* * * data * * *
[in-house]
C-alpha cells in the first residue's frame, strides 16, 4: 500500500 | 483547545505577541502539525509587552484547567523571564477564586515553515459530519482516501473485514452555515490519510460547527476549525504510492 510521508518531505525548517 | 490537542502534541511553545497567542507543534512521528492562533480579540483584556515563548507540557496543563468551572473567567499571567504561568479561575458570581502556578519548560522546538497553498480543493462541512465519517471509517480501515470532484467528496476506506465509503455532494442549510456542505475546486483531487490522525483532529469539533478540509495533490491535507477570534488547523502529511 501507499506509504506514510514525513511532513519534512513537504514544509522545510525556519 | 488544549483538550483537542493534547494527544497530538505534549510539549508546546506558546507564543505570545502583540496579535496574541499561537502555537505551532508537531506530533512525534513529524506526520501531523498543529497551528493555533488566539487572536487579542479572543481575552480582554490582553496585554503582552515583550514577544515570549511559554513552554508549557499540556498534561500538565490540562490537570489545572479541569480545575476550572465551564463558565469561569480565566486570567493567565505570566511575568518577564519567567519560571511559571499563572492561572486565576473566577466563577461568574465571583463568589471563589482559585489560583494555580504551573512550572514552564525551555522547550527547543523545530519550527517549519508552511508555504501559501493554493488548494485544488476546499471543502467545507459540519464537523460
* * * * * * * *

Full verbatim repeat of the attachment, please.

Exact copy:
[in-house]
C-alpha cells in the first residue's frame, strides 16, 4: 500500500 | 483547545505577541502539525509587552484547567523571564477564586515553515459530519482516501473485514452555515490519510460547527476549525504510492 510521508518531505525548517 | 490537542502534541511553545497567542507543534512521528492562533480579540483584556515563548507540557496543563468551572473567567499571567504561568479561575458570581502556578519548560522546538497553498480543493462541512465519517471509517480501515470532484467528496476506506465509503455532494442549510456542505475546486483531487490522525483532529469539533478540509495533490491535507477570534488547523502529511 501507499506509504506514510514525513511532513519534512513537504514544509522545510525556519 | 488544549483538550483537542493534547494527544497530538505534549510539549508546546506558546507564543505570545502583540496579535496574541499561537502555537505551532508537531506530533512525534513529524506526520501531523498543529497551528493555533488566539487572536487579542479572543481575552480582554490582553496585554503582552515583550514577544515570549511559554513552554508549557499540556498534561500538565490540562490537570489545572479541569480545575476550572465551564463558565469561569480565566486570567493567565505570566511575568518577564519567567519560571511559571499563572492561572486565576473566577466563577461568574465571583463568589471563589482559585489560583494555580504551573512550572514552564525551555522547550527547543523545530519550527517549519508552511508555504501559501493554493488548494485544488476546499471543502467545507459540519464537523460